• When Zhuangzi was asked by a friend why he was singing and drumming and not grieving after his wife died, he said;
  • Taoists believes that the universe can be divided into two parts, human being and gods;
  • The highest goal of many devotees of Taoism is the attainment of immortality through a total channeling of energies to reach harmony with Tao.

Spirit and Ancestor Worship As we have already seen, there are multiple spirits to worship in Chinese mythology. There are the gods of the earth or the village gods.

There are also the family gods of the doors, wells, wealth, hearths, and kitchens. These can all be benevolent if treated properly with appropriate sacrificial offerings. As the emperor has official duties to his ancestors, so the average person has responsibility to his or her ancestors.

While the emperor makes offerings at official shrines, the people may have ancestral temples or home altars where offerings may be made to ancestors. At the popular level, little has changed in three millennia. Kwan Yin, the most popular member of the divine hierarchy.

  • This short book was divided into eighty-one chapters in the traditional edition ad was the inspiration for a primarily philosophical form of Taoism;
  • Under the earth are ten levels of hell, presided over by various deities;
  • Others occupy rivers, streams and mountains;
  • All have been humans before becoming immortals;
  • There are few in the world who understand them.

On each mountain are various deities, immortals, and spirits. The most sacred of these is Mount Tai in the east, and emperors for centuries have climbed the mountain to offer sacrifices to the gods, since the mountaintop was as close to the heavenly realm as they could get. Temples Religious Taoist temples can be very confusing because at first visitors are not sure whether they are in a Confucian, Buddhist, or Taoist temple.

The answer is yes—you are in all three, for religious Taoism is very inclusive in its relationship to the other two religions. A temple may be dedicated to one god, like the god of war, who was a very successful general in life.

TAOIST BELIEFS, PRACTICES AND DIETIES

But in that same temple, there may be figures of the Yellow Emperor, Confucius, Buddha, and Lao Tzu, as well as other less-known figures. Thus, if the temple seems inclusive, it is almost certainly a religious Taoist temple.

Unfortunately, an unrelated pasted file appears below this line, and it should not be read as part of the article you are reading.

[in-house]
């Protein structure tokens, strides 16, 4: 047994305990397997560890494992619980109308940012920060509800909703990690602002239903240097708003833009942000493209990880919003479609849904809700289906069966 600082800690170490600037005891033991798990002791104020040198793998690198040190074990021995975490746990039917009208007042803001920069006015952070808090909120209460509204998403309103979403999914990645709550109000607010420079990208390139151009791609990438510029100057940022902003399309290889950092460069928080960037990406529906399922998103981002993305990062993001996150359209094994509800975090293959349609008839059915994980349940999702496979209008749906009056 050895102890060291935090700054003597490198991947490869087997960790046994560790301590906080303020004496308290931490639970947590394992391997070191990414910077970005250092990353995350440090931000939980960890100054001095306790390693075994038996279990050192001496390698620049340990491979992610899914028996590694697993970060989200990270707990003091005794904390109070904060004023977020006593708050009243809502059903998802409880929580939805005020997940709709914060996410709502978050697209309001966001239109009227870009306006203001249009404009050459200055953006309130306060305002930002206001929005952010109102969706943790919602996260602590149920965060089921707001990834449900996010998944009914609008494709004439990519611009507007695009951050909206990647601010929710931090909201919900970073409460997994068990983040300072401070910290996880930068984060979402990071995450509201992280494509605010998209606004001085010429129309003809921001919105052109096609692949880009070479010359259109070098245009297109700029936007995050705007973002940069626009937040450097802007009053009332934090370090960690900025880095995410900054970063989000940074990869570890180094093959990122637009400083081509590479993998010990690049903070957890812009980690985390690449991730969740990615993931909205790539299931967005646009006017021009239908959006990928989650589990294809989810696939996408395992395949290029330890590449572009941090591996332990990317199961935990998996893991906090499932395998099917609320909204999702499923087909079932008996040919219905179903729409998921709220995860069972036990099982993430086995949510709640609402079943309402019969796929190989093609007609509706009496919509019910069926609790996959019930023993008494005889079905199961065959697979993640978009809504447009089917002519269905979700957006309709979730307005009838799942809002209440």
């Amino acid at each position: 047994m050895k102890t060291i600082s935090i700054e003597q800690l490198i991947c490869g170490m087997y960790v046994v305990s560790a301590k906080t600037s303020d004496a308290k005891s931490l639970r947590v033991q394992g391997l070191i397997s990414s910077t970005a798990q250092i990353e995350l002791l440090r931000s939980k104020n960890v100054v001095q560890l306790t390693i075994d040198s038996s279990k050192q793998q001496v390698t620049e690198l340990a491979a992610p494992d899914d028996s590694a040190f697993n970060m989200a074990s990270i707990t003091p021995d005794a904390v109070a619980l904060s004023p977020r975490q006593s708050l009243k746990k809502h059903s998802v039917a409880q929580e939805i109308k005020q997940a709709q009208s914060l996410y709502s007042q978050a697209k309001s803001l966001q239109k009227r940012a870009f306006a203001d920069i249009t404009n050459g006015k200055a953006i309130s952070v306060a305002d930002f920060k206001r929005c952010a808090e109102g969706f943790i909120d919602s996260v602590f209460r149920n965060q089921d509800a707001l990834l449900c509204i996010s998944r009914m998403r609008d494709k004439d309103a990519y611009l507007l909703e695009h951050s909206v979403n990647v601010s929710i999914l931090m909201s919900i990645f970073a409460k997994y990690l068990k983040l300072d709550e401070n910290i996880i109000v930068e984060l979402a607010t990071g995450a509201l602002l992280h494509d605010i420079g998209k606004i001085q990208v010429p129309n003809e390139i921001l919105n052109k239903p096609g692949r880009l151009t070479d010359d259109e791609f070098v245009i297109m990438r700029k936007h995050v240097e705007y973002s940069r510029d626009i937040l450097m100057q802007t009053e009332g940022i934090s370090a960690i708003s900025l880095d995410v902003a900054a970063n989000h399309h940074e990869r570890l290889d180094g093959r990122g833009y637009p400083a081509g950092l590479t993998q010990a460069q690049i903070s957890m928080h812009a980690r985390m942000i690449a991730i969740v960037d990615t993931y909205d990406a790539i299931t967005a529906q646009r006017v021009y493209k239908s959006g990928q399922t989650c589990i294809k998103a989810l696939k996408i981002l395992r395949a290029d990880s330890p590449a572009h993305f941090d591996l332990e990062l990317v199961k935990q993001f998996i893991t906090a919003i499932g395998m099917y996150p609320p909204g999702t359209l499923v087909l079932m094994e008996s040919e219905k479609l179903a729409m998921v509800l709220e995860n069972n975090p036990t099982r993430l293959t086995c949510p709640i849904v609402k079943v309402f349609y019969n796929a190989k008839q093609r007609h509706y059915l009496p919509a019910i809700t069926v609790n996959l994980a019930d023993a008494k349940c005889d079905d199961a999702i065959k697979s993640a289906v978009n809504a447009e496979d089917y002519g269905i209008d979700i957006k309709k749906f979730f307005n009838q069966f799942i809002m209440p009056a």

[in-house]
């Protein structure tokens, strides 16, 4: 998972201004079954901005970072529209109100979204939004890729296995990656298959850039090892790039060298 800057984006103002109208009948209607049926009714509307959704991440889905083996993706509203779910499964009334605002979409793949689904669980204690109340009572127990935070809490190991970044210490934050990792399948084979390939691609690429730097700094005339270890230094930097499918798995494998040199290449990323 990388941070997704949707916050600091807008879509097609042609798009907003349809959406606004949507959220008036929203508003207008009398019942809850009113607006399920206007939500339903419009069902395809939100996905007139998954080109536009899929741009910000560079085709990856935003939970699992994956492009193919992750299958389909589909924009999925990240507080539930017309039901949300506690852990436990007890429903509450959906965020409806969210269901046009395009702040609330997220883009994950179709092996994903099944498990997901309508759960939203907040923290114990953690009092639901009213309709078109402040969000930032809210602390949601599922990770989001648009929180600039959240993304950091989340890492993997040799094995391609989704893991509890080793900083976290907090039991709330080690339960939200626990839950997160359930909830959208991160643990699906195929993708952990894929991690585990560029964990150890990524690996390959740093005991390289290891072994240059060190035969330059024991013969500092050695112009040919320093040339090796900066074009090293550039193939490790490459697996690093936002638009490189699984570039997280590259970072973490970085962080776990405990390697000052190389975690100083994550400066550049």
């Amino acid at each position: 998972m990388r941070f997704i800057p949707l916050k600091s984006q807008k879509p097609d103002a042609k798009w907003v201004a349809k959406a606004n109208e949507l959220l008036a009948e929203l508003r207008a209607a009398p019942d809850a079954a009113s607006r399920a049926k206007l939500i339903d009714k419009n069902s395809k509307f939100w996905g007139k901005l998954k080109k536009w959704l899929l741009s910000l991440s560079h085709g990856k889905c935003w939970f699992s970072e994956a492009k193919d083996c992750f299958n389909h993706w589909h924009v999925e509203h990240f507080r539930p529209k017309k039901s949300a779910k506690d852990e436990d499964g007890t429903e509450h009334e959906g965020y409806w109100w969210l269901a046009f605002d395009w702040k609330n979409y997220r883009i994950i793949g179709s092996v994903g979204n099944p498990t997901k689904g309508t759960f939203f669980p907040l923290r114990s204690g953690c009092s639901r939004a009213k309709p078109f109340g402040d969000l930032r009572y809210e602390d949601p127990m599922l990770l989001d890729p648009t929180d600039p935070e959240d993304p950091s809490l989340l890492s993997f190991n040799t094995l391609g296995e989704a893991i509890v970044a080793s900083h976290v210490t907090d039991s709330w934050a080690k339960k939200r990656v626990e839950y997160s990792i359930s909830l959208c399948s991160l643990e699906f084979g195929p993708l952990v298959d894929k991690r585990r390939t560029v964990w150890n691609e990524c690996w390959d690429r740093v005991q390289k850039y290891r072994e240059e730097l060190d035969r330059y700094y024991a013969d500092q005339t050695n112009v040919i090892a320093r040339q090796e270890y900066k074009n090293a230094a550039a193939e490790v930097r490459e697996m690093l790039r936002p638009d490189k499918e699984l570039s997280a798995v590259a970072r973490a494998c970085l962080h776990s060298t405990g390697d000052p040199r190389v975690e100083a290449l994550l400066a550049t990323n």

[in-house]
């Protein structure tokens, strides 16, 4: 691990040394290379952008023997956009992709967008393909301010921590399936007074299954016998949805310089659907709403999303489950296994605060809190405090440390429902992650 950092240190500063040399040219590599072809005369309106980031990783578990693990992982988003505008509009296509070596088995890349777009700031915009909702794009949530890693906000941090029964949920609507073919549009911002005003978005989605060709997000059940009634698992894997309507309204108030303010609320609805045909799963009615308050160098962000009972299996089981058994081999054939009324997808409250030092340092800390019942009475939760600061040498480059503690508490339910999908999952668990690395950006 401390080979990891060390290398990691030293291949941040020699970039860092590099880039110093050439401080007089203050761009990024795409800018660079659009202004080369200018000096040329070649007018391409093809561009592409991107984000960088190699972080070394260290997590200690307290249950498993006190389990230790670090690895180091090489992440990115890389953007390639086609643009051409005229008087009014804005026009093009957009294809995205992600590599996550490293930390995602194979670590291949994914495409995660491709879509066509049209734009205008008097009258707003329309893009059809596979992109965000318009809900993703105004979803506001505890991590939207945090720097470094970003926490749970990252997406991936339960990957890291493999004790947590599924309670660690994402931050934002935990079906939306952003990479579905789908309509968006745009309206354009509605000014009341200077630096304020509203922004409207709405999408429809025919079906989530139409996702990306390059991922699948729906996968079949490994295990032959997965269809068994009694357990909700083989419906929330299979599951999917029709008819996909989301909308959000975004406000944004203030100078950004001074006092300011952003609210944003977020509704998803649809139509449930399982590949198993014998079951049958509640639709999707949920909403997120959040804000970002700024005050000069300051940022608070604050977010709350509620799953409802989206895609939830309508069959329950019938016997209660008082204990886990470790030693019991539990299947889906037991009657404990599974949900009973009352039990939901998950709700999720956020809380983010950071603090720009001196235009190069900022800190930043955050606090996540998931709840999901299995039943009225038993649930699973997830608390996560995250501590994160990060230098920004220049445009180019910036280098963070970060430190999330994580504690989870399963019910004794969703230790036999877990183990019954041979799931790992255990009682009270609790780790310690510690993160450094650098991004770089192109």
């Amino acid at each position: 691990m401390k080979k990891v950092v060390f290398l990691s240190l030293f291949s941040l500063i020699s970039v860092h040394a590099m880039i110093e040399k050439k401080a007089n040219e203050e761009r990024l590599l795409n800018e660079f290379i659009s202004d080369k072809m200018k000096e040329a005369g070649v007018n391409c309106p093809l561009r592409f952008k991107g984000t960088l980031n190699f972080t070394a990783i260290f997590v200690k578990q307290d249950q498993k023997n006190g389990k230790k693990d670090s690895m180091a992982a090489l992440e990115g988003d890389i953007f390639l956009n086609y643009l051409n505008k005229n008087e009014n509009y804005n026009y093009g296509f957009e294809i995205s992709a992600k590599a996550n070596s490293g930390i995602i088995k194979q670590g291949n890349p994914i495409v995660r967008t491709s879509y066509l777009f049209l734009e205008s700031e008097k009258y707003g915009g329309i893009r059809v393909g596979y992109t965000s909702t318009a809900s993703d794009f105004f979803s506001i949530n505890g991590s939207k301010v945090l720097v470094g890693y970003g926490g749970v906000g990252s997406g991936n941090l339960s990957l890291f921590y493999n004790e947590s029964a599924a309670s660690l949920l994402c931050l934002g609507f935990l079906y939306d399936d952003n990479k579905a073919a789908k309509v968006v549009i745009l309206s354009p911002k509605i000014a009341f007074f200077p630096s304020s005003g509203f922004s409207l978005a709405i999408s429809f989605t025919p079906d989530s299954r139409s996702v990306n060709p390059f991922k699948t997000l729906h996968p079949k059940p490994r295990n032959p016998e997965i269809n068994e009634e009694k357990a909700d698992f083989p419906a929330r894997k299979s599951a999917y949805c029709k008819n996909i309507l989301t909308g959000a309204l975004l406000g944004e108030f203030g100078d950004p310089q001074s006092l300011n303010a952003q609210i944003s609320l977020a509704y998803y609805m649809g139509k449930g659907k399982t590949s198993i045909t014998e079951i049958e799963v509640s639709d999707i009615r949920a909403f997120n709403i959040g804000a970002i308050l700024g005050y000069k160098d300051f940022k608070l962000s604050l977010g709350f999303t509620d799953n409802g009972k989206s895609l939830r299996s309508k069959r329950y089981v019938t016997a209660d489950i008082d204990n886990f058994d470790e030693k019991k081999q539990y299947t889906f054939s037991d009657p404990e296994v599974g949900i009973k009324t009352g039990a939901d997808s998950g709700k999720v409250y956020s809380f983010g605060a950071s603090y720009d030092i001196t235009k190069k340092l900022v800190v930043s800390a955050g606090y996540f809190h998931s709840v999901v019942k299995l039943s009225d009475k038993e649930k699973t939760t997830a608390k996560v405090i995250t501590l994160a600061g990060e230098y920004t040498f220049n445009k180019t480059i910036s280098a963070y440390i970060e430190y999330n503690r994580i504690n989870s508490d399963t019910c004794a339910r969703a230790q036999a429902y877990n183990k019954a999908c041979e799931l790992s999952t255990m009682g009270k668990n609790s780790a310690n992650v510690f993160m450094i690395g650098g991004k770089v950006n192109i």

However, the methodologies to attain this harmony and its end result differ significantly.

  1. The relation between man and Nature, or man and spontaneity, is a central issue for Daoism. It is interesting to compare the opening formula to the Confucian formula of timeliness.
  2. All have been humans before becoming immortals.
  3. But none are able to act on this.
  4. Taoists believes that "Xuan" is the first-cause of the universe and a spiritual body beyond the material.
  5. The focus of Taoism is the individual in nature rather than the individual in society. The remaining movement, earth, asserts its presence most powerfully during the periods before the start of each season.

Philosophical Taoism focused primarily on the here and now, living life in harmony with the Tao through wu-wei. There is no forcing of the Tao, as we have seen. Religious Taoism, however, is concerned with health and longevity in this life, as well as with immortality in the next.

Several expeditions were dispatched to find this island, but they were either lost at sea or returned without having found it.

Ch​apter 8

There were those who sought immortality through elixirs derived from various combinations of the five elements. Some used gymnastics to bring the body into harmony with the Tao, while others used breath control to quiet the body and bring themselves to the state of embryonic respiration i. Still others followed hygiene practices under the belief that meat, wine, and the five grains caused the body to decay.

Thus, these foods were avoided and replaced with fruits, berries, and roots and tubers. However, it is religious Taoism that predominates in the Chinese world.

This tradition is predominantly patriarchal in nature and inculcates the values of Confucianism along with it. The concepts of Tao and wu-wei lead me to a deeper understanding of what it means to live by the Spirit.

Religious Taoism, on the other hand, is further from my own religious experiences and has less to attract me as a Latter-day Saint.

After reading this last sentence, my colleague Dr. Alonzo Gaskill rightly pointed out that on the surface, there seem to be more connections between religious Taoism and Christianity than between philosophical Taoism and Christianity. To make his point, he provided the following chart: